Trump hush-money trial judge rejects new demand to recuse himself from case

April 16, 2024

Former President Donald Trump’s hush-money judge declined to recuse himself from the trial underway on Monday, April 15—refusing Trump’s latest demand that he step aside over his daughter’s employment at a firm that works for prominent Democrats, reports The Hill.

Judge Juan Merchan’s refusal to step back from the trial—made from the bench on the first day of Trump’s first criminal trial—eliminates what could have been an eleventh-hour curveball before jury selection begins. He said the motion relied on “a series of references, innuendos, and unsupported speculation.”

It follows Merchan’s rejection of the former president’s similar recusal motion last year and a series of failed attempts by Trump’s legal team earlier this week to stave off the fast-approaching trial.

Ever since being charged in the case last year, Trump has repeatedly directed his ire at Merchan, attacking him on Truth Social and calling him a “highly conflicted & corrupt” judge.

Those rebukes only grew as the judge issued a gag order limiting the former president’s public statements about trial participants and insisted the trial move ahead April 15 over Trump’s objections.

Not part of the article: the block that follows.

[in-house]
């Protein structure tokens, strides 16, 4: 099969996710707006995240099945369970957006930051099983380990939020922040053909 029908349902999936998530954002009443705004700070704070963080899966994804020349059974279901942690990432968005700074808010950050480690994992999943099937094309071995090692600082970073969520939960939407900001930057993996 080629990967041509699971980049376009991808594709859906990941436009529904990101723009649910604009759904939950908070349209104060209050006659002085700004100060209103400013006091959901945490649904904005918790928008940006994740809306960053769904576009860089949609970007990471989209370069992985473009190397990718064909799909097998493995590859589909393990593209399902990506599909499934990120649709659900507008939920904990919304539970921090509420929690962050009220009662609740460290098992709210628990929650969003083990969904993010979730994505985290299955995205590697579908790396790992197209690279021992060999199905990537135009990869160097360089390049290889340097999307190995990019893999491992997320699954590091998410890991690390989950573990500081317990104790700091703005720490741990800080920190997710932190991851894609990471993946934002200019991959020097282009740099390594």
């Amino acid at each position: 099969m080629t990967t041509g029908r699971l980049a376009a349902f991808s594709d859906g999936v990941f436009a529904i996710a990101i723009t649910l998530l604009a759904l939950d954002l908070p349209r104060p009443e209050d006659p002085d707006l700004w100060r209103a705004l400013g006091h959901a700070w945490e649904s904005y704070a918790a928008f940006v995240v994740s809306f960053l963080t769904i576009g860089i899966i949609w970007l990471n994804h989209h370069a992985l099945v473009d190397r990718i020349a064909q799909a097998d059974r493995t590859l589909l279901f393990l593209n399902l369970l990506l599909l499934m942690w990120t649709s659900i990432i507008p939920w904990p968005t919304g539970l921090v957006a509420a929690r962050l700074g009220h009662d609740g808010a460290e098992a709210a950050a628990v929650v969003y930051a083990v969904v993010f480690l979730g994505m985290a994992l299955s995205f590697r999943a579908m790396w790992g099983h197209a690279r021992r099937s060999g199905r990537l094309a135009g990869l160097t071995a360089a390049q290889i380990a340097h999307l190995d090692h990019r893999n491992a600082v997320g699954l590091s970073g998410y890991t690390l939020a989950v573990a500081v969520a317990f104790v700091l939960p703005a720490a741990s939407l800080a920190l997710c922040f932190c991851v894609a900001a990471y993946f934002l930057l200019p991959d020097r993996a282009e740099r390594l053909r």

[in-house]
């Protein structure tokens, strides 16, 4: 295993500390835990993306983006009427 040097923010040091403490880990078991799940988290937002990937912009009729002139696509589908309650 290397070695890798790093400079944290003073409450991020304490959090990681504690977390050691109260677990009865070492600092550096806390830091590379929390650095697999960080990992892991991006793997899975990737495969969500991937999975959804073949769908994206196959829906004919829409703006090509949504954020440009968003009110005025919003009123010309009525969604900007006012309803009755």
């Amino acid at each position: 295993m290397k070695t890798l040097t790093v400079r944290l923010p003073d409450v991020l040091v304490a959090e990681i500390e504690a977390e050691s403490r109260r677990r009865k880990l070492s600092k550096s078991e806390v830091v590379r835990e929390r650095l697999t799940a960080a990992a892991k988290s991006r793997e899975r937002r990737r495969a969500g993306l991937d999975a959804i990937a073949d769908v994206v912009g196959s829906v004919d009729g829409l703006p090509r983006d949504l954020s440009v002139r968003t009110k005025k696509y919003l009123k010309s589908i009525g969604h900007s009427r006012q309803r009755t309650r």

Like his earlier recusal motion, Trump’s latest effort took aim at Merchan’s daughter for her employment at Authentic, a progressive digital agency that has boasted the Biden-Harris campaign and other prominent Democrats as clients.

The former president’s lawyers noted that Authentic’s clients, including Representative Adam Schiff (D-California), have used language in their digital marketing explicitly fundraising off Trump’s legal woes.

“Authentic and Your Honor’s daughter are making money by supporting the creation and dissemination of campaign advocacy for President Trump’s opponent, political rivals, and the Democrat party,” Trump’s lawyers wrote in court papers.

Last year, Merchan rejected Trump’s original recusal motion that also cited his daughter’s employment. That motion also noted $35 in donations Merchan made to the Biden campaign and two liberal-leaning groups before taking on Trump’s criminal case.

The judge said he had received guidance from a state ethics advisory committee that his daughter’s employment or the donations did not require him to step aside.

Manhattan District Attorney Alvin Bragg’s (D) office has opposed Trump’s recusal demands, describing his latest effort as a mechanism to avoid sitting for trial next week.

“Instead, defendant’s motion is nothing more than his latest effort to delay the forthcoming trial; and—in both timing and substance—appears transparently reverse-engineered to provide an ex post justification for defendant’s attacks on the Court and the Court’s family. This Court should reject defendant’s dilatory tactic and deny the motion,” prosecutors wrote in court papers.”